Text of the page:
October 25, 2007
The staff of the Committee on Open Government is authorized to issue advisory opinions.
The ensuing staff advisory opinion is based solely upon the facts presented in your correspondence.
I have received your letter and a variety materials relating to it. You have sought an advisory opinion concerning the application of the Open Meetings Law.
You wrote that you serve on the Town Board of the Town of Stanford, and that the Board consists of five members. The issue involves your capacity to attend meetings of the Town Codes Committee and whether doing so would result in the convening of a meeting of the Town Board held in contravention of the Open Meetings Law. By way of background, you indicated that the Town Supervisor established the Codes Committee for the purpose of discussing and updating the Town’s “Master Plan and zoning regulations which can be put before the public for discussions and comments and upon which the Town Board will eventually vote.” You added that the Codes Committee “is made up of 7 people, two of whom are Town Board members,” and that Committee meetings are open to the public.
When you attended a meeting of the Codes Committee, you were asked to leave, and because you apparently chose not to do so, “the Supervisor cancelled the meeting and the entire committee walked out because [you were] in the audience.” Soon thereafter, the Supervisor posted the following on the Town’s website:
“Codes Committee meetings suspended.
At the September 20th meeting of the Codes Committee, Town Board member Virginia Stern was in the audience giving us three Town Board members in attendance.
Town Board member Joyce Hadden and myself as Town Supervisor are on the Codes Committee and both of us were in attendance. Our Attorney for the Town, Bill Bogle advised the Town Board that having three Board members at these meetings constitutes an illegal quorum of the Town Board, which is a violation of the Open Meetings Law (Public Officer’s [sic] Law). Attorney Bogle’s recommendation is that these meeting [sic] should have only two Town Board members present or the Town would be in violation of the Public Officer’s Law and could subject the Town to liability or the rejection of any information discussed at such sessions.
Therefore as Town Supervisor, since Virginia has refused to leave the meetings, I stopped the meeting, and the Codes committee won’t meet until this matter is resolved.”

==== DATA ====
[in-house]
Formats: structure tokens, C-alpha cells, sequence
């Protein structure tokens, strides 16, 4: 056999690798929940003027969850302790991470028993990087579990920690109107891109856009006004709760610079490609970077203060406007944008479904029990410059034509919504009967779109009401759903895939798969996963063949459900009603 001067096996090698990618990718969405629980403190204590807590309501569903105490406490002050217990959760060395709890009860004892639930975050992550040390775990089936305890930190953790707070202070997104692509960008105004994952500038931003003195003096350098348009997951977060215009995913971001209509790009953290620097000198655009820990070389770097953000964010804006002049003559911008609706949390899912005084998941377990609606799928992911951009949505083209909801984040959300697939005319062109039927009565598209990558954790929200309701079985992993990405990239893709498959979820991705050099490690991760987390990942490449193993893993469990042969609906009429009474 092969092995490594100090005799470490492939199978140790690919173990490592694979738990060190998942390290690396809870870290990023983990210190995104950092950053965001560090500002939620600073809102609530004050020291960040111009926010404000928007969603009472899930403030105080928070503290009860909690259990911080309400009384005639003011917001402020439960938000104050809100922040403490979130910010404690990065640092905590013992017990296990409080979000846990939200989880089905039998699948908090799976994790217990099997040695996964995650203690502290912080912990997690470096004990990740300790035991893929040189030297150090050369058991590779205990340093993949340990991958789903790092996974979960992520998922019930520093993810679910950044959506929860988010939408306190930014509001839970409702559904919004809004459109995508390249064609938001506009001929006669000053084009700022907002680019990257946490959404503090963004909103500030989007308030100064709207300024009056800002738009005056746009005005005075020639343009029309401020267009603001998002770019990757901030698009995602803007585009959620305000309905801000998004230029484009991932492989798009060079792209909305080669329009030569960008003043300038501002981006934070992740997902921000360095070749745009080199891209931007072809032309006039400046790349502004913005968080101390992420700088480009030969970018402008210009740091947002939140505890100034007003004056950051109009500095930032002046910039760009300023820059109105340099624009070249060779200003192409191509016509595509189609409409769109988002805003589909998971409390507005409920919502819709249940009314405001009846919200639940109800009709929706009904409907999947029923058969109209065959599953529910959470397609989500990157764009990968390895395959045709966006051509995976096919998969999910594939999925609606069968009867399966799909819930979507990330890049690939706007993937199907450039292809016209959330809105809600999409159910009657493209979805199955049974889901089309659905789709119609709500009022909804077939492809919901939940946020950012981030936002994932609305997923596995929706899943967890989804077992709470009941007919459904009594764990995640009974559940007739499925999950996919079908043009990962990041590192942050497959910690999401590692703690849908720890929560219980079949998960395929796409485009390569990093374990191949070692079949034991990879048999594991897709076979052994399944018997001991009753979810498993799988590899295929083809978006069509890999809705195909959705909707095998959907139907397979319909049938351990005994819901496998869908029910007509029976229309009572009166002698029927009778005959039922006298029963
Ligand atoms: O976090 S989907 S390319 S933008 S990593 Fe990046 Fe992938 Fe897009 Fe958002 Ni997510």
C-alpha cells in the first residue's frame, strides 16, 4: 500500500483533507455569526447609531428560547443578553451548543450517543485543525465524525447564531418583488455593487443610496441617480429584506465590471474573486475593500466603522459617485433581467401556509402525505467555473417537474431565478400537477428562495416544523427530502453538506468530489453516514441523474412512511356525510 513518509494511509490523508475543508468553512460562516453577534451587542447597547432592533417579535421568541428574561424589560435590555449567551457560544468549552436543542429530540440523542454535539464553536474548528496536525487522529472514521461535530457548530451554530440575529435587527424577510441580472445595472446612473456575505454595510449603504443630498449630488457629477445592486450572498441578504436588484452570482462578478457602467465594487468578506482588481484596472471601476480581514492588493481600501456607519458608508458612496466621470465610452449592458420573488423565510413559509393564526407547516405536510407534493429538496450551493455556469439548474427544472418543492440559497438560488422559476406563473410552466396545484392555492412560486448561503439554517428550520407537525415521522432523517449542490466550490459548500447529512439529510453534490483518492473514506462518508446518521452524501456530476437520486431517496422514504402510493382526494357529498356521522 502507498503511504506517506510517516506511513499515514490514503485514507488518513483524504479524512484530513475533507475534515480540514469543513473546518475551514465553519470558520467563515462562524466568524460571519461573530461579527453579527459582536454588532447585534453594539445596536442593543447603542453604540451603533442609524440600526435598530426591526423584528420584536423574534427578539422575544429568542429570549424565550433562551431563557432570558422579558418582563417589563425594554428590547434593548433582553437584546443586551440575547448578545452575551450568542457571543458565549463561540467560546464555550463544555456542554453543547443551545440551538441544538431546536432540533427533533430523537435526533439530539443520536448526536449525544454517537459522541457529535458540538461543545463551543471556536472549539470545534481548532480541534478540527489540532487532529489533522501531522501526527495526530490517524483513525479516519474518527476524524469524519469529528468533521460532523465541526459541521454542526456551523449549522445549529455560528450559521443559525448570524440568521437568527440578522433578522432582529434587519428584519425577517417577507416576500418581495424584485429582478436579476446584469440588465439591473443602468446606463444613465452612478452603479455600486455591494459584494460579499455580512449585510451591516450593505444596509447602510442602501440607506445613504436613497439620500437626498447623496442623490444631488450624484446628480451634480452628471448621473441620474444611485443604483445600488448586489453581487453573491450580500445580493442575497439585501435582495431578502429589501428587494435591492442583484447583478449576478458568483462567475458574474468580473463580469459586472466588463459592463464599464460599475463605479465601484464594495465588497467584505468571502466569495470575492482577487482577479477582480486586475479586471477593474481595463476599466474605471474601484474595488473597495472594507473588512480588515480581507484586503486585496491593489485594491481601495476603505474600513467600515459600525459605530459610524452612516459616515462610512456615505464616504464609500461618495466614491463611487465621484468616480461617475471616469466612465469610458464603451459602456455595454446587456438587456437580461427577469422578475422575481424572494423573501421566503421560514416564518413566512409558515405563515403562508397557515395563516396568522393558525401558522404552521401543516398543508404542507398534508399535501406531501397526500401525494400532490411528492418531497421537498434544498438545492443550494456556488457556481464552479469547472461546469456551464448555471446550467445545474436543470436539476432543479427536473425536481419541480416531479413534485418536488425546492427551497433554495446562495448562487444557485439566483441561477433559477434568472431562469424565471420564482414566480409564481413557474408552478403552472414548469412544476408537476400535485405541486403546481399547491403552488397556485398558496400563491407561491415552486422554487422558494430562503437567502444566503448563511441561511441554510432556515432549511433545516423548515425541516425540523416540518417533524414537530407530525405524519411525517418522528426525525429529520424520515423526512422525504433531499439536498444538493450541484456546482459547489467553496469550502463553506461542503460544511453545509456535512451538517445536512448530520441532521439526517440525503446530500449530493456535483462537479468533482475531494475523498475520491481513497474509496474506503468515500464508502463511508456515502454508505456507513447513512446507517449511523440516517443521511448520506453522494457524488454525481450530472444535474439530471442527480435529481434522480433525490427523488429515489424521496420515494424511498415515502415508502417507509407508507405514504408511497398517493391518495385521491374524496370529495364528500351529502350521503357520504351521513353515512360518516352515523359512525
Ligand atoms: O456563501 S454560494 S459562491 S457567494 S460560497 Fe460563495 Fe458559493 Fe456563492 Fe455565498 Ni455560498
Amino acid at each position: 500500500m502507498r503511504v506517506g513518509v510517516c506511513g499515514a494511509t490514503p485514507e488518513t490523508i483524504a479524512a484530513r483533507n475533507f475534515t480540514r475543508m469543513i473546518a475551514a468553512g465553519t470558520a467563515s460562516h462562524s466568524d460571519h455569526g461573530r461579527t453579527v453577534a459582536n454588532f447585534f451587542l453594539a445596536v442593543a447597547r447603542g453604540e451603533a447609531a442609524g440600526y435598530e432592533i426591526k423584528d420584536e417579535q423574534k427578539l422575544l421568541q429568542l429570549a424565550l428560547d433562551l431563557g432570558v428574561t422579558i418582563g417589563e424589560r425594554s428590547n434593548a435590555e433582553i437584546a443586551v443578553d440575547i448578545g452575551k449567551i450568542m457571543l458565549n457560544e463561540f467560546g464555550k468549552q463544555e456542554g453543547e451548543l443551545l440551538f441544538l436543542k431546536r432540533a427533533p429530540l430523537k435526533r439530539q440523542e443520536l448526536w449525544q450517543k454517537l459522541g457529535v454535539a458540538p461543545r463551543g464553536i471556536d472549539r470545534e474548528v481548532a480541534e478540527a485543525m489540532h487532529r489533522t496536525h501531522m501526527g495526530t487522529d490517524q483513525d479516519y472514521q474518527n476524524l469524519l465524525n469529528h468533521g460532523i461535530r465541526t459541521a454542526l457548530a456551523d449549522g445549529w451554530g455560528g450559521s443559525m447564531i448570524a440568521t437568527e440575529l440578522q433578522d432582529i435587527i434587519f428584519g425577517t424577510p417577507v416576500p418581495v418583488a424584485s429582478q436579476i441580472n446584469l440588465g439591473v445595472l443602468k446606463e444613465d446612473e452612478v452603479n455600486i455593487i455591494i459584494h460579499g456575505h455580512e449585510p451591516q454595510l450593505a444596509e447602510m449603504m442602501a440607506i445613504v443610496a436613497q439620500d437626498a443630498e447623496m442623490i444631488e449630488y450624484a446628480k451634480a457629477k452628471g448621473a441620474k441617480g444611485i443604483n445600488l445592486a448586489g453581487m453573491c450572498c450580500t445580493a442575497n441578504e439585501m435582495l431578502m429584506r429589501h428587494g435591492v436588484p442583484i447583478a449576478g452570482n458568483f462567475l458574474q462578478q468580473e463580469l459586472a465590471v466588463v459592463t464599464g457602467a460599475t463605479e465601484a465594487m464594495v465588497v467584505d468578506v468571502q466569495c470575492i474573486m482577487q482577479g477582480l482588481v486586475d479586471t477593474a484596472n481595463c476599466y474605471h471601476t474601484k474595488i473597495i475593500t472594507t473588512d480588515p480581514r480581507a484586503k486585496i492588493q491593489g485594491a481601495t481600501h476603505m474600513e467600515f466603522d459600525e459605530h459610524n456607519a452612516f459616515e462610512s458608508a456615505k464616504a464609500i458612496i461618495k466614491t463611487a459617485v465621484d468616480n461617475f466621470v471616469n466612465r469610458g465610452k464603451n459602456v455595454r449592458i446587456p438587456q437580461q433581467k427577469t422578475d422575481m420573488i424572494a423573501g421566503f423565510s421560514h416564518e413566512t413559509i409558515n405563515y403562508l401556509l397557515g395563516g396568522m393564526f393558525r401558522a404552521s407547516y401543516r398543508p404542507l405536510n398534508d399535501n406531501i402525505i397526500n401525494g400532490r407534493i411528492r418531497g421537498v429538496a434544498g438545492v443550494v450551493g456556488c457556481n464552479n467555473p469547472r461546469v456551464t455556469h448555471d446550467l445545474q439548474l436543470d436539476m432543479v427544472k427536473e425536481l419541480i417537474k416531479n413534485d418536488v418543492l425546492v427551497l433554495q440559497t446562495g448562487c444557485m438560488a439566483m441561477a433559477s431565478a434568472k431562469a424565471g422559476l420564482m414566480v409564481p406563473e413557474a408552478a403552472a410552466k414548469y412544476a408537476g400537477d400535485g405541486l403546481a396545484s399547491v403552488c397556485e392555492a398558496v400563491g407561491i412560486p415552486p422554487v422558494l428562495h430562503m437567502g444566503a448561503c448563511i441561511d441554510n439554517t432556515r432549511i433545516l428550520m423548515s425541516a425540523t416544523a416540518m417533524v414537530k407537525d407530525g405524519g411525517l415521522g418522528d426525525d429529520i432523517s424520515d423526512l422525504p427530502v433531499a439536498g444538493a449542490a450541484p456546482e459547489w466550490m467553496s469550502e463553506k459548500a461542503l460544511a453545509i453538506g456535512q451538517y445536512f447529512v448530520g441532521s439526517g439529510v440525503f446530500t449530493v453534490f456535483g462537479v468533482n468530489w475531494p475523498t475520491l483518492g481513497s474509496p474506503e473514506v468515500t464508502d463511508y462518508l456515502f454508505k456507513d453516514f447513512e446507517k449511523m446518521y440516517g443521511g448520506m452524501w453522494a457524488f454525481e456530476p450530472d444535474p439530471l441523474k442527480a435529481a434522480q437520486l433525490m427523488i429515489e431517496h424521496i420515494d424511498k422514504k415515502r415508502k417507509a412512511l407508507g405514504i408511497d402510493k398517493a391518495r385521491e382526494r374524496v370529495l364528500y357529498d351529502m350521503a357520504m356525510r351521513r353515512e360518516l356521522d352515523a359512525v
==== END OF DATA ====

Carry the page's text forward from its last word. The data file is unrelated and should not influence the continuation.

In my view, the contentions of the Supervisor and the Town Attorney are inaccurate, and by means of the following comments, I hope that the matter will indeed be resolved.
First, the Open Meetings Law is applicable to meetings of public bodies, and §102(2) defines the phrase “public body” to mean:
"...any entity for which a quorum is required in order to conduct public business and which consists of two or more members, performing a governmental function for the state or for an agency or department thereof, or for a public corporation as defined in section sixty-six of the general construction law, or committee or subcommittee or other similar body of such public body."
A meeting of a public body is a gathering of a quorum, a majority of its total membership, for the purpose of conducting public business, collectively, as a body. In the case of a town board consisting of five members, a quorum would be three, and a meeting would involve a gathering of three or more of its members for the purpose of conducting public business together as a body. I note that it has been held that when two of five members of a public body convene, because two is less than a quorum, the Open Meetings Law does not apply [Mobil Oil Corp. V. City of Syracuse Industrial Development Agency, 224 AD2d 15, motion for leave to appeal denied, 89 NY2d 811 (1997)].
The Codes Committee, as you described it, is an entity separate and distinct from the Town Board. Again, it consists of seven members, two of whom are members of the Town Board. A gathering of the Committee clearly would not constitute a meeting of the Town Board. In situations similar to that to which you and the Supervisor referred, it has been advised that a member of a governing body, such as yourself serving as a member of the Town Board, who attends a meeting of a different body, such as the Codes Committee, as a member of the audience, has the same right to attend as any member of the public. Further, because you attended as a member of the audience and were not situated with the members of the Committee in the front of the room at the table or area where the Committee members were conducting the meeting, your presence would not have transformed the meeting of the Committee into a meeting of the Town Board. In short, the members of the Town Board might have been present in the same room, but the three would not have gathered together or convened as a board or body.
Since your presence in the audience would not have converted a meeting of the Committee into a meeting of the Town Board, it is clear in my view that there would be no “illegal quorum” of the Town Board as suggested by the Town Supervisor and the Town Attorney. Consequently, there would be no “violation of the Public Officer’s (sic) Law”, nor would there be any issue involving liability in relation to the Board’s compliance with the Open Meetings Law.
With respect to “resolving” matter, it is my opinion in sum that the Codes Committee is an entity separate from the Town Board, that your presence as a member of the audience at meetings of the Codes Committee would not transform the gathering into a meeting of the Town Board, and because such gathering would not constitute a Town Board meeting, that your presence would not create any issue or liability concerning the Town Board’s compliance with the Open Meetings Law.
I hope that the foregoing serves to resolve the matter and that I have been of assistance.
Robert J. Freeman
cc: Dave Tetor, Supervisor
William F. Bogle, Jr.